“Which genealogy records membership website should I use?” Gems editor Sunny Morton took on that ambitious family history question in her RootsTech 2017 live-streamed lecture, “The Big 4: Comparing Ancestry, FamilySearch, Findmypast and MyHeritage.” Watch it below, read reviews of the lecture, and learn about her BRAND NEW guide to understanding these four “Genealogy Giants.”
The big picture: Which Genealogy Giants website is best for me?
Each of the major genealogy records membership websites:
It has unique strengths. And it’s also true that each person’s family history research has unique and ever-changing needs. You may determine that one or two of these sites meets your needs now. But it’s critically important to learn all you can about each genealogy records website so you know your options when your needs or interests change.
For example, you may discover an Irish or Swedish ancestor whose records may be hosted on a different site than the one you’ve been using on a regular basis. Or, you may find that you need DNA connections to push further back in your family tree, but not all of the major websites have DNA tools.
All 4 Genealogy Giants websites offer:
- Indexed and browse-only historical records
- Powerful, flexible search interfaces
- Automated record hinting (if you have a tree on the site)
- Help/tutorials for site users
- Free options for accessing core record content
But…it’s not easy to compare the Genealogy Giants
There are so many features on each site–and an apples-to-apples comparison isn’t easy.
Here’s one example: how many records are on each site? Some sites include DNA results and user-submitted family tree profiles in their total record count. Others don’t. One site has a universal family tree–ideally with one record per person who has ever lived–and the others host individual trees for each user, leading to lots of duplication. Does a birth record count as one record on all 4 of the Genealogy Giants? FamilySearch thinks so. But other sites may count a birth record as three records, because a baby, mom and dad are all named. So it’s not easy to compare historical record content across all the sites.
Genealogy Giants: Comparing the 4 Major Genealogy Records Websites
Quick Reference Guide
That’s why we created this new guide. It helps you answer one of the most-asked questions in genealogy: “Which genealogy website should I use?”
Use this jammed-packed cheat sheet to quickly and easily compare all of the most important features of the four biggest international genealogy websites: Ancestry.com, FamilySearch.org, Findmypast.com and MyHeritage.com. Then consult it every time your research budget, needs or goals change. Tables, bulleted lists and graphics make this guide as easy to use as it is informative.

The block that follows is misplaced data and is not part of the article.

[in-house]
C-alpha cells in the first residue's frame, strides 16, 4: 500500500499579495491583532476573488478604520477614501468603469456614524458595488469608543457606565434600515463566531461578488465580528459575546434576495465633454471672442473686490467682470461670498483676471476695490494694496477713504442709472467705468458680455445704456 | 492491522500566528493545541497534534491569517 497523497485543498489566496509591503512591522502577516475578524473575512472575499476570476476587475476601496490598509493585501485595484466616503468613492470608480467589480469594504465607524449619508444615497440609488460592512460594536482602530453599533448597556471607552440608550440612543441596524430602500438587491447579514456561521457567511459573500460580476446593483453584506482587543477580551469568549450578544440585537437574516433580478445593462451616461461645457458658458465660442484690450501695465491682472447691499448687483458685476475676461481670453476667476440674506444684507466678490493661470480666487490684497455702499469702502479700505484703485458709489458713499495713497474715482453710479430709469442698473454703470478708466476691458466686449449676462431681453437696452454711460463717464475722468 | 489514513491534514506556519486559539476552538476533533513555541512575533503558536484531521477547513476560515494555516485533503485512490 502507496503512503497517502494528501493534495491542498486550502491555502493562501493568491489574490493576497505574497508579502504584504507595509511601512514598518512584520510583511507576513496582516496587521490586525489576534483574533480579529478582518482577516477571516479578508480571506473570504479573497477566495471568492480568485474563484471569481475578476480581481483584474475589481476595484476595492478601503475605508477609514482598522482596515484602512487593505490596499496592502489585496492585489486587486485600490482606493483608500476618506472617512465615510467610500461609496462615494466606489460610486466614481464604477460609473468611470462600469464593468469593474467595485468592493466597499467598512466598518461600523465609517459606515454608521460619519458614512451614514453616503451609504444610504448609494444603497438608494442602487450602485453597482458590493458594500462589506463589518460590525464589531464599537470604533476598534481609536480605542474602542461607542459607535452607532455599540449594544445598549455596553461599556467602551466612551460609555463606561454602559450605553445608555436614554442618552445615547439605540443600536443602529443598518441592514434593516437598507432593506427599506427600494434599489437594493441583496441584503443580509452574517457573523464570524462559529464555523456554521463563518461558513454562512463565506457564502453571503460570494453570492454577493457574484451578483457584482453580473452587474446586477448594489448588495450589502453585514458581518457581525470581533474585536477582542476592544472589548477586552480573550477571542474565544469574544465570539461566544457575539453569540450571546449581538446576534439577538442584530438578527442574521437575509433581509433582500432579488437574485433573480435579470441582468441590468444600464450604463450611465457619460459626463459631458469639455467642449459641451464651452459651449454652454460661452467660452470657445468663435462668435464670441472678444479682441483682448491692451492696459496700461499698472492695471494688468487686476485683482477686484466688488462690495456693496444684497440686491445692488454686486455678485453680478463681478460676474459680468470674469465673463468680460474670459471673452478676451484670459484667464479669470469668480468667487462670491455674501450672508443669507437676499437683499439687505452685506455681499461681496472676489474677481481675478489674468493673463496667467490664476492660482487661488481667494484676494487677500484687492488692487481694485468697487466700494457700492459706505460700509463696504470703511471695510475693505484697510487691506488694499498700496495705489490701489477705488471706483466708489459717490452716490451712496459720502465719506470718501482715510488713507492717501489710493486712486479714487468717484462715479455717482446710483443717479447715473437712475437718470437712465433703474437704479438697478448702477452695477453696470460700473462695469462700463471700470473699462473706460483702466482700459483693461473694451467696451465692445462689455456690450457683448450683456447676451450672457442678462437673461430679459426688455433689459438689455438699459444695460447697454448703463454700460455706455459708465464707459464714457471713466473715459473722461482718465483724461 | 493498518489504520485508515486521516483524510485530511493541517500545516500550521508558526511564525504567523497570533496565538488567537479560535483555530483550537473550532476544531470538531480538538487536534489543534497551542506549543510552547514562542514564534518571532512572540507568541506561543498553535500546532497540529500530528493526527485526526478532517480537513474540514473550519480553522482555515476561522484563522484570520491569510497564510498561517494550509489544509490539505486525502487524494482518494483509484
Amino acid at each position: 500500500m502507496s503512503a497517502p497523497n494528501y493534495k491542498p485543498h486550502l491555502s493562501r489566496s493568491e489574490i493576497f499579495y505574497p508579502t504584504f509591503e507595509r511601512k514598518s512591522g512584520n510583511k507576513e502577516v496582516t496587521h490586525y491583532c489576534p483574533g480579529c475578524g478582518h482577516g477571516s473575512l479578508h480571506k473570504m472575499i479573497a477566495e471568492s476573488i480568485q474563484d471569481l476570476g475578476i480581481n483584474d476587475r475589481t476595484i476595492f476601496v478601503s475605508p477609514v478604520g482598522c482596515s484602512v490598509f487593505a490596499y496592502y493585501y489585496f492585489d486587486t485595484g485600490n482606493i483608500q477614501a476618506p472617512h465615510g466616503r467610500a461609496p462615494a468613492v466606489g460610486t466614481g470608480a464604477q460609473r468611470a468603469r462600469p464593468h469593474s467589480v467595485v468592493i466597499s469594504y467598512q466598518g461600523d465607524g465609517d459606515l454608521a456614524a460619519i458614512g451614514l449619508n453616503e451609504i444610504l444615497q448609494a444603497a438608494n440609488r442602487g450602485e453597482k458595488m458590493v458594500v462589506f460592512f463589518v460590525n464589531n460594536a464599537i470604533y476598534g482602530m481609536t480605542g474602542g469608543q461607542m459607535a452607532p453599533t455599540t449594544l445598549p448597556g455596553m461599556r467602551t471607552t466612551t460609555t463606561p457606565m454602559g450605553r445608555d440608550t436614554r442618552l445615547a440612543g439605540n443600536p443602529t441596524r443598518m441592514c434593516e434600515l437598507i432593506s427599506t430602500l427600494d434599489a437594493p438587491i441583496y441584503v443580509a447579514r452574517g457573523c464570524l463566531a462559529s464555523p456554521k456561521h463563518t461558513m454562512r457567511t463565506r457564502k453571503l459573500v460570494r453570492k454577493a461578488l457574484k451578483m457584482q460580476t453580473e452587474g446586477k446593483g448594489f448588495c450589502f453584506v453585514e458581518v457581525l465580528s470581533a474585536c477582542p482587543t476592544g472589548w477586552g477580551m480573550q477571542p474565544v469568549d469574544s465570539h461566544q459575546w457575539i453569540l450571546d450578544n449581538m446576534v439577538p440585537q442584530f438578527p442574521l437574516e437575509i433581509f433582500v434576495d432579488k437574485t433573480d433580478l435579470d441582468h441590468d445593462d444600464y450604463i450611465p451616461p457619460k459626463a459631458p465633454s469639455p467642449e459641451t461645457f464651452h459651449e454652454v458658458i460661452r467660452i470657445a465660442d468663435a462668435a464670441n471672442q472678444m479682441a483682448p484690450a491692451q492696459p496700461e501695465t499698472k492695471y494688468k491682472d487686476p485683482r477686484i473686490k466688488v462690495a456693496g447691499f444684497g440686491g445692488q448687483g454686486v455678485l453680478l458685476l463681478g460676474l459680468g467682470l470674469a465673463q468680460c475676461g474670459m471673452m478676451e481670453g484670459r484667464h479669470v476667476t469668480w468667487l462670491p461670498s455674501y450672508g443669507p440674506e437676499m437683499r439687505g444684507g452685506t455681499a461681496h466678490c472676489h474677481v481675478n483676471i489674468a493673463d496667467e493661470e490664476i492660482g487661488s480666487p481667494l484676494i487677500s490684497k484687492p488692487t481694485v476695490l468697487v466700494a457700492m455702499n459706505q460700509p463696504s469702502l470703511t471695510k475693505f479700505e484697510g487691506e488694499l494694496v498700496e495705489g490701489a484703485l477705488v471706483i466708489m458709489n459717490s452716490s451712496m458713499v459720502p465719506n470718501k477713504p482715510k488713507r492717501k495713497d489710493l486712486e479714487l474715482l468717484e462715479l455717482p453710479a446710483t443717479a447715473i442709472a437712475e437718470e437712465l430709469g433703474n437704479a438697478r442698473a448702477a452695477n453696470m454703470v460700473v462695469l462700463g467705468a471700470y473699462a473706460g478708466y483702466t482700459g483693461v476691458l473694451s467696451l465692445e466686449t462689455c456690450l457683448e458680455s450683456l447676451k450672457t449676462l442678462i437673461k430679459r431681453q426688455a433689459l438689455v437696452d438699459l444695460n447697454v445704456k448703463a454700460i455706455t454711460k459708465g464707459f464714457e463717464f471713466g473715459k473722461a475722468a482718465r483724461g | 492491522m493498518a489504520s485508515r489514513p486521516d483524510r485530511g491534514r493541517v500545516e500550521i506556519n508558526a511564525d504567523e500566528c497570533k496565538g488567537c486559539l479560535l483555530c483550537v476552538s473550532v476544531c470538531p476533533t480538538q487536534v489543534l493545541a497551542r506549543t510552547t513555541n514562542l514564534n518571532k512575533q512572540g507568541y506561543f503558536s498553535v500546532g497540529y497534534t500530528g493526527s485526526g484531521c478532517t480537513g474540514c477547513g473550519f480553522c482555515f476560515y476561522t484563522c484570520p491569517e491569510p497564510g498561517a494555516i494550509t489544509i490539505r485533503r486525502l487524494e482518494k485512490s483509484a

This comprehensive quick reference guide explains:
- How knowing about all four websites can improve your family history research
- How the sites stack up when it comes to the numbers of historical records, names in trees, DNA profiles, site users, site languages and subscription costs
- Unique strengths of each website and cautions for using each
- What to keep in mind as you evaluate record content between sites
- Geographic record strengths: A unique table has an at-a-glance comparison for 30+ countries
- How to see what kinds of records are on each site without subscribing
- How family trees are structured differently at these websites—and why it matters
- Privacy, collaboration and security options at each site
- How DNA testing features differ at the two websites that offer it
- What you can do with free guest accounts at each website
- Subscription and free access options
Watch the “Big 4” lecture
Additional Genealogy Giants Website Resources
- Do your DNA at Ancestry! More than 3 million have tested there. To help get the most out of your testing experience, purchase the inexpensive Understanding AncestryDNA quick reference guide by Diahan Southard, available in print or as a digital download.
- The Unofficial Guide to Ancestry.com by Nancy Hendrickson (updated in 2016).
- The Unofficial Ancestry.com Workbook by Nancy Hendrickson (new in 2017).
- The Unofficial Guide to FamilySearch.org by Dana McCullough.
- MyHeritage.com Cheat Sheet by Sunny Morton, available in print or as a digital download.
- MyHeritage DNA is up-and-coming! Read our most recent report here for free.
Reviews of “The Big 4” Lecture
“You may have asked, ‘Which is the best online genealogy service for me to use?’….I suspect this video [presentation by Sunny Morton at RootsTech 2017] will answer most of your questions. Topics covered include cost, record types, geographic coverage, genetic testing, DNA matching, search flexibility, languages supported, mobile-friendly, automated matching, and a lot more.
Sunny provides the most information about these four sites that I have ever seen in any other one document or video. This is a keeper! I have been using all four of these web sites for years and yet I learned several new facts about them, thanks to Sunny’s online video presentation. I suspect you will learn some things as well.”
“We want to tell you how much we enjoyed the presentation about the comparison of the four major websites. [Sunny] did an excellent job and we were so thrilled with her presentation. She was so prepared and presented it in such a manner as to be understood. Give her our best.”
–Eldon and Dorothy Walker
“I am incredibly thankful for your Big 4 session. I’ve never had interest in Findmypast or MyHeritage as I felt FamilySearch and Ancestry had it all…and hadn’t heard of PERSI either. With newly found Irish roots (via DNA), I’m excited to extend some lines that have gone cold.”
–a FamilySearch employee